What Are Brownfields?

Brownfields are often underutilized or abandoned properties in which future development is hindered or complicated by presence of environmental contaminants. Many people think of brownfields sites as former industrial and commercial properties such as gas stations, dry cleaning facilities, and photo processing labs or landfills. Brownfields can also refer to properties such as land or buildings containing asbestos, PCBs, mold or other pollutants.

The US Environmental Protection Agency (EPA) defines brownfields as "real property, the expansion, redevelopment or reuse of which may be complicated by the presence or potential presence of a hazardous substance, pollutant or contaminant."

Since 1995, the EPA’s Brownfields program has changed the way contaminated property is perceived, addressed and managed. Its primary goals are to reduce public health and environmental hazards on existing commercial and industrial sites that are abandoned or underused due to these hazards; encourage voluntary cleanup and redevelopment of sites; and provide the opportunity for environmental equity and justice. Brownfields grants continue to serve as the foundation of EPA's Brownfields Program. These grants support revitalization efforts by funding environmental assessment, cleanup, and job training activities. Brownfields Assessment Grants provide funding for brownfield inventories, planning, environmental assessments, and community outreach.

Brownfields Assessment Grants

Awarded to and managed by the City of Hampton
Since 2004, the City of Hampton has been awarded over $600,000 dollars in grant funding, from the US Environmental Protection Agency, to assist with the identification and assessment of brownfields. These grants help Hampton assess environmental conditions and plan for remediation activities designed to reclaim contaminated sites. Combined, these grants have allowed the city to conduct assessments on over 100 acres of land.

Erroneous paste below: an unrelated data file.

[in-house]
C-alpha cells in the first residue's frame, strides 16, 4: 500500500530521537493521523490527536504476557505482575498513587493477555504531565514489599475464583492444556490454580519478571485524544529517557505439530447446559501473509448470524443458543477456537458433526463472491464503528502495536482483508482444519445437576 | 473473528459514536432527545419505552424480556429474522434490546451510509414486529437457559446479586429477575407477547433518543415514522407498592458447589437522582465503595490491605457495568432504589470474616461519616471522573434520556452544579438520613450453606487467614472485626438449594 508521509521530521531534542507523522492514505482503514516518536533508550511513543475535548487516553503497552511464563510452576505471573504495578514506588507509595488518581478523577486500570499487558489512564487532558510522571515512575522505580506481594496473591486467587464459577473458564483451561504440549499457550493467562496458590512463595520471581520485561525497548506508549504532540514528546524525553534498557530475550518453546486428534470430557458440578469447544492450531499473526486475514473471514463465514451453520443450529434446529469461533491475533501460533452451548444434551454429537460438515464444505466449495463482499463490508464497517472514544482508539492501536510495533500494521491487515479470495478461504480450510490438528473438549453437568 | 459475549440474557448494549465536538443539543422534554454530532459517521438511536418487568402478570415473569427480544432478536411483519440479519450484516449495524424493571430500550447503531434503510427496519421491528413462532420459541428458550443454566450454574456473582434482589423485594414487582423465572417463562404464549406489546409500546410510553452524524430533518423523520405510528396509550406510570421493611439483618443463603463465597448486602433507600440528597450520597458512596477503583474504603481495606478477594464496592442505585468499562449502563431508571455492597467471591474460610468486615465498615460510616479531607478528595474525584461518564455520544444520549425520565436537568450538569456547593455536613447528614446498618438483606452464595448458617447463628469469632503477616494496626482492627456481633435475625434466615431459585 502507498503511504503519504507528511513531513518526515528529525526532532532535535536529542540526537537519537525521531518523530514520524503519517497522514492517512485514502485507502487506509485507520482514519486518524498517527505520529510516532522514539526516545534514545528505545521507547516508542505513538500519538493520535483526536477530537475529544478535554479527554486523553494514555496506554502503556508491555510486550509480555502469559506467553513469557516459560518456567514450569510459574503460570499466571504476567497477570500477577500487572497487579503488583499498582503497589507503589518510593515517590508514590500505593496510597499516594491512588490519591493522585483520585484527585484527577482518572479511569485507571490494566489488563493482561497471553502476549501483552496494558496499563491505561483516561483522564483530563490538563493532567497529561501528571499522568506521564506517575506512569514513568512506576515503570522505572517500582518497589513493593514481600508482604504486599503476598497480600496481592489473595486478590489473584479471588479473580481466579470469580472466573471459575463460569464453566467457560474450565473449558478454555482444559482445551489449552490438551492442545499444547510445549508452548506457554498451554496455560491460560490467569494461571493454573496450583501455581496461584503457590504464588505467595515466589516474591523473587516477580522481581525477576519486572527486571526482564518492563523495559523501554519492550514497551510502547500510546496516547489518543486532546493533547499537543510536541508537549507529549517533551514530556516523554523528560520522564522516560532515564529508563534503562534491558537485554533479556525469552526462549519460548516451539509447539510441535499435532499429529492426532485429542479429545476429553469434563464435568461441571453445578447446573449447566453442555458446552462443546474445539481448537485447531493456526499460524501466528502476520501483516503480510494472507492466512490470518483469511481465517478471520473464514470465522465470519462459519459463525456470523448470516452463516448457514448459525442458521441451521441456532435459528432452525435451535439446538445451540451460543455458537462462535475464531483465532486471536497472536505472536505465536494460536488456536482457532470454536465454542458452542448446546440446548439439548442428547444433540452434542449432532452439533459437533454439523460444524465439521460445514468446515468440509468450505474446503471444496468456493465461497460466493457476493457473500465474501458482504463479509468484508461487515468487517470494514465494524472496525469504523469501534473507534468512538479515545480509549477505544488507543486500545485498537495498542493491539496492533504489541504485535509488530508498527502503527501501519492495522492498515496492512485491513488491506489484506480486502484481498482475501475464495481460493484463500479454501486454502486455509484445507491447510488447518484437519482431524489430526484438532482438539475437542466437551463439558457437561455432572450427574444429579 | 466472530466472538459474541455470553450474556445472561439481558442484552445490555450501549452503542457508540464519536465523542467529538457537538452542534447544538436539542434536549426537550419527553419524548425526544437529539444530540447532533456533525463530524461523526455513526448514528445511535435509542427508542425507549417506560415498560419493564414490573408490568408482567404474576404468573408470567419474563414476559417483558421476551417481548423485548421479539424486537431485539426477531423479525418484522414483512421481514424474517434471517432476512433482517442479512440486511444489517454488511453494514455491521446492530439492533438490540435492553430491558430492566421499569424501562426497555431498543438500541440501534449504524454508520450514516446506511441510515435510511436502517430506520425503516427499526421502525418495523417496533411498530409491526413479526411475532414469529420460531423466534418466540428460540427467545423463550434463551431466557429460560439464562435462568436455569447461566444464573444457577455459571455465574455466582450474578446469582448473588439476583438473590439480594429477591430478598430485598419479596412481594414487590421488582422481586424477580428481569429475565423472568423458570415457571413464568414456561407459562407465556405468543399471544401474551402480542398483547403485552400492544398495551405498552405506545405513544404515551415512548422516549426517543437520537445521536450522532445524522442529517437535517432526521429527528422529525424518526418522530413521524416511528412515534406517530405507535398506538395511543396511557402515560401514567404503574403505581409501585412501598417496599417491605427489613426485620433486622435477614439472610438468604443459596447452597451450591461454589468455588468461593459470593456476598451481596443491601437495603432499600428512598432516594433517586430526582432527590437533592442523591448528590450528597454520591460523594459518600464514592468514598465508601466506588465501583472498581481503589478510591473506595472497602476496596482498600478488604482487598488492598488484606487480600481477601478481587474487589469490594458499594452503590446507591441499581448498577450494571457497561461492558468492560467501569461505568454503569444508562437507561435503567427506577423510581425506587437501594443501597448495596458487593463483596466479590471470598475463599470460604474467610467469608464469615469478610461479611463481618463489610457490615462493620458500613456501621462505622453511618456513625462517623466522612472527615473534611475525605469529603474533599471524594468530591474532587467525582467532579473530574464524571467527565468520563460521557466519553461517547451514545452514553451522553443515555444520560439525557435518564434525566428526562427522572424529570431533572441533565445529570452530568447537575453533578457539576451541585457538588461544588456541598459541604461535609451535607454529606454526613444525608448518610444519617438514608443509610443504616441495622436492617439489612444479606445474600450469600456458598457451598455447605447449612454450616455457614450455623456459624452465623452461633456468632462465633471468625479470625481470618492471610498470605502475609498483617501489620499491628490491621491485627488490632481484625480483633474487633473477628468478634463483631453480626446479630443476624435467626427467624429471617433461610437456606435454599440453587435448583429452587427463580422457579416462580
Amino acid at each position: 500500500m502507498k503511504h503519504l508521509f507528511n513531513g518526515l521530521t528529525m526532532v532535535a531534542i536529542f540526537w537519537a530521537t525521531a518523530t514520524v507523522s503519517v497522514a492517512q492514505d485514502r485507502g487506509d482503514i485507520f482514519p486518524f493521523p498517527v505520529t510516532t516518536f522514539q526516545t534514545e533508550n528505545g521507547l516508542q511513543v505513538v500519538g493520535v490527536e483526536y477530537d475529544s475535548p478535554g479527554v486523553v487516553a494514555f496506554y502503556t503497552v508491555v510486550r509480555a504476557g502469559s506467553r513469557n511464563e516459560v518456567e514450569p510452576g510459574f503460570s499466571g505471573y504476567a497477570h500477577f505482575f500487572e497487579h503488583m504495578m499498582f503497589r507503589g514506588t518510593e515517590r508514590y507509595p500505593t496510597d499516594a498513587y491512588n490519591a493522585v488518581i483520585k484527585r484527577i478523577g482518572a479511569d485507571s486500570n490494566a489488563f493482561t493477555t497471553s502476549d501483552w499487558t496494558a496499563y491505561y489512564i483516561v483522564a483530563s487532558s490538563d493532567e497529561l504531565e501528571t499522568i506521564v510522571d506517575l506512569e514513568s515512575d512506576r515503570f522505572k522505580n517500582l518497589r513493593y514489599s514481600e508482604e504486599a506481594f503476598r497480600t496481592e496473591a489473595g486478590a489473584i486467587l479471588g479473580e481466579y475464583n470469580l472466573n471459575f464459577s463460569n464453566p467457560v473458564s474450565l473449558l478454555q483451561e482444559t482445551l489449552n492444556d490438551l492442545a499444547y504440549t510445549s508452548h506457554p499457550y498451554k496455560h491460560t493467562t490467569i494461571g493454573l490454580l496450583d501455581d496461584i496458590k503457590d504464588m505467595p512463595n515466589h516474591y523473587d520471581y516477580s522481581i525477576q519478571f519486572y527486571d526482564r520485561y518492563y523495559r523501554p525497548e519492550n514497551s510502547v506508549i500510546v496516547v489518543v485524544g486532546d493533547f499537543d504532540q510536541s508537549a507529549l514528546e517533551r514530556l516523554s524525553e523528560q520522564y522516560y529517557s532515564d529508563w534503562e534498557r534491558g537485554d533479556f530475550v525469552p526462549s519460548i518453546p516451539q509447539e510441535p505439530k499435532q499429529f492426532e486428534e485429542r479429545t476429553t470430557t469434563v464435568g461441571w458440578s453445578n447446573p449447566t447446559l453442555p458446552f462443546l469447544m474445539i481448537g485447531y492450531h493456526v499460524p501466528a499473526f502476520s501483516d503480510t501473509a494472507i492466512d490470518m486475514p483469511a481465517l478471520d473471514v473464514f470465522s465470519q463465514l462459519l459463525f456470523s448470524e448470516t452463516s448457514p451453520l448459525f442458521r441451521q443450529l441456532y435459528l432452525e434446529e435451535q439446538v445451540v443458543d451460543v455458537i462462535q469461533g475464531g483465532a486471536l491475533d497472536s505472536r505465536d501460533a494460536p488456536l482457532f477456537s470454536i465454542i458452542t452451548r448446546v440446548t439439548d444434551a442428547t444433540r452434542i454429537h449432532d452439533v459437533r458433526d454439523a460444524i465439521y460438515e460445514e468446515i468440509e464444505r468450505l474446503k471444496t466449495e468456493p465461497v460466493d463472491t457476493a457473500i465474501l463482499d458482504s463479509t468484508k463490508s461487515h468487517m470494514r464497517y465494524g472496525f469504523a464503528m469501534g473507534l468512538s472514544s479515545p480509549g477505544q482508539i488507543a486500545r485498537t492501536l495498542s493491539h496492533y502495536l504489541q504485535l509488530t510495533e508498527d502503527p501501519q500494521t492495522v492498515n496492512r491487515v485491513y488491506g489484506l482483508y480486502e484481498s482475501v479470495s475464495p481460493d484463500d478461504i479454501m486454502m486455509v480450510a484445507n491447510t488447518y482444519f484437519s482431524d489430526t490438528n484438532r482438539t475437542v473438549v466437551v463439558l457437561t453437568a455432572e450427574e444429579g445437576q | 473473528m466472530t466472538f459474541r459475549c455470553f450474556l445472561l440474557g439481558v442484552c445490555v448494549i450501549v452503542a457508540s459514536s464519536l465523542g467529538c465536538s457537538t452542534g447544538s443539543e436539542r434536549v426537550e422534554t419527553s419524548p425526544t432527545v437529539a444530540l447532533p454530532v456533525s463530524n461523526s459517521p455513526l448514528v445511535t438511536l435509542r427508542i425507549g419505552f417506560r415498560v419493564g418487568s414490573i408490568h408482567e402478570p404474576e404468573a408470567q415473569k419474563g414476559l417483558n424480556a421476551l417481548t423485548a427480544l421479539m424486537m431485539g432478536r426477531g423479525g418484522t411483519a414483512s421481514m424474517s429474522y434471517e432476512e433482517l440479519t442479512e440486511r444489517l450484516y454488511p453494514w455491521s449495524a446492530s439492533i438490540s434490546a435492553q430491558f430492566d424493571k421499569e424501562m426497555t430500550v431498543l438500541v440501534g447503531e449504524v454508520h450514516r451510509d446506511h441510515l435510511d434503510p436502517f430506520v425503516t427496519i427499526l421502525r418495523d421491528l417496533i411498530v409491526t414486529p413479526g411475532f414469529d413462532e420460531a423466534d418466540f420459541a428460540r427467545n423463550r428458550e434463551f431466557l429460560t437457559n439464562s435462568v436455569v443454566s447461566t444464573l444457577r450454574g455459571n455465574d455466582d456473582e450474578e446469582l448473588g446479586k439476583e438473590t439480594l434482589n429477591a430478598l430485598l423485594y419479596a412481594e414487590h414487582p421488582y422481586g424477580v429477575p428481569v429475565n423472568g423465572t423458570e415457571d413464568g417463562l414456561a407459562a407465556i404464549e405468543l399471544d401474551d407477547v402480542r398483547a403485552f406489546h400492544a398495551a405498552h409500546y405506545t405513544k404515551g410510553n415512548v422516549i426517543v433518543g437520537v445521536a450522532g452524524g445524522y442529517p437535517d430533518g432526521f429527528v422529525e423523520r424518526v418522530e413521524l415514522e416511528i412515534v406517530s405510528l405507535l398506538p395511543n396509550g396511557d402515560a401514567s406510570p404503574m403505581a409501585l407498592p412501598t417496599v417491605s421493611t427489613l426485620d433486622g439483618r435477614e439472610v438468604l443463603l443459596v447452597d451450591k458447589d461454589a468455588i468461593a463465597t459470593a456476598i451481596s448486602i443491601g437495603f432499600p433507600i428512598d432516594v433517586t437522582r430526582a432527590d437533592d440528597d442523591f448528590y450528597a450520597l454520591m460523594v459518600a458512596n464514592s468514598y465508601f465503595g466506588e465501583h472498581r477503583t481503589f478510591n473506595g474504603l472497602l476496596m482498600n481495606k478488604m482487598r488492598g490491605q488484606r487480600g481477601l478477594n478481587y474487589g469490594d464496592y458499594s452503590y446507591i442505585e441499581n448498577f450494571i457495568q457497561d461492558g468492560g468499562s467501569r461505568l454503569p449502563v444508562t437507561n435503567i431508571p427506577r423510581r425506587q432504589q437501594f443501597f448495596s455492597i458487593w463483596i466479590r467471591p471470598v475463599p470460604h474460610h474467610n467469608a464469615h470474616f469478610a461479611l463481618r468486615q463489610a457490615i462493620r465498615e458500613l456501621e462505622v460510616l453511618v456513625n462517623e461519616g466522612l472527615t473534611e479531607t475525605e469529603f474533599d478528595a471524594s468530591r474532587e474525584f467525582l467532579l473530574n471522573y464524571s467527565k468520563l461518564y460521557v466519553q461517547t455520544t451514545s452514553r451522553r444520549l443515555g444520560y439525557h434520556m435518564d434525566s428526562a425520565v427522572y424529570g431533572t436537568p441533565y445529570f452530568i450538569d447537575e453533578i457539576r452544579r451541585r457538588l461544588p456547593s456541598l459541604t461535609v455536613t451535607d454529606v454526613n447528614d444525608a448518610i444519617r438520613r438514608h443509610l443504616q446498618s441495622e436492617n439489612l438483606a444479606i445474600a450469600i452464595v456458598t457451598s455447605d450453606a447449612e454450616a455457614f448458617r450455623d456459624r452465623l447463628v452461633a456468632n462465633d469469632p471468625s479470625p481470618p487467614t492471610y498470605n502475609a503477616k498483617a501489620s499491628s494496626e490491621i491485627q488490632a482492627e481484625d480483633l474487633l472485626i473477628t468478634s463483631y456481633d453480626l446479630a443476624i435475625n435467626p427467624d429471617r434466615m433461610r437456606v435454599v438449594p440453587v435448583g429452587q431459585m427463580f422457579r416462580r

Program Benefits

Brownfields redevelopment has transformed blighted, contaminated properties throughout the United States into improved land suitable for redevelopment and reuse.

Founded in 1610, Hampton has more than 400 years of growth and development history and is now considered a fully developed city. As such, redevelopment of underutilized or abandoned land is vital to securing an economically sustainable future for the city and its citizens. The City of Hampton is committed to working with key stakeholders such as neighborhood organizations, developers and regulatory agencies to achieve successful redevelopment.

Private-public partnerships are often the catalyst in the transition of brownfield properties from blight to vibrant developments. The Brownfields Assessment Grant can be used on both private and public properties to assess environmental conditions and is one of many tools used by the City of Hampton to encourage redevelopment of urban properties.

Learn more about the City of Hampton Brownfields Assessment Grant here.

Resources and Links

Various state and federal agencies along with other organizations offer information on brownfields programs.

Environmental Protection Agency:

  • Brownfields and Land Revitalization Programs brochure
  • Building Vibrant Communities: Community Benefits of Land Revitalization brochure
  • Brownfields and Land Revitalization website
  • Mid-Atlantic Brownfields & Land Revitalization website

Other resources:

  • Virginia Department of Environmental Quality website
  • State Coalition for Remediation of Dry Cleaners website
  • National Brownfield Association website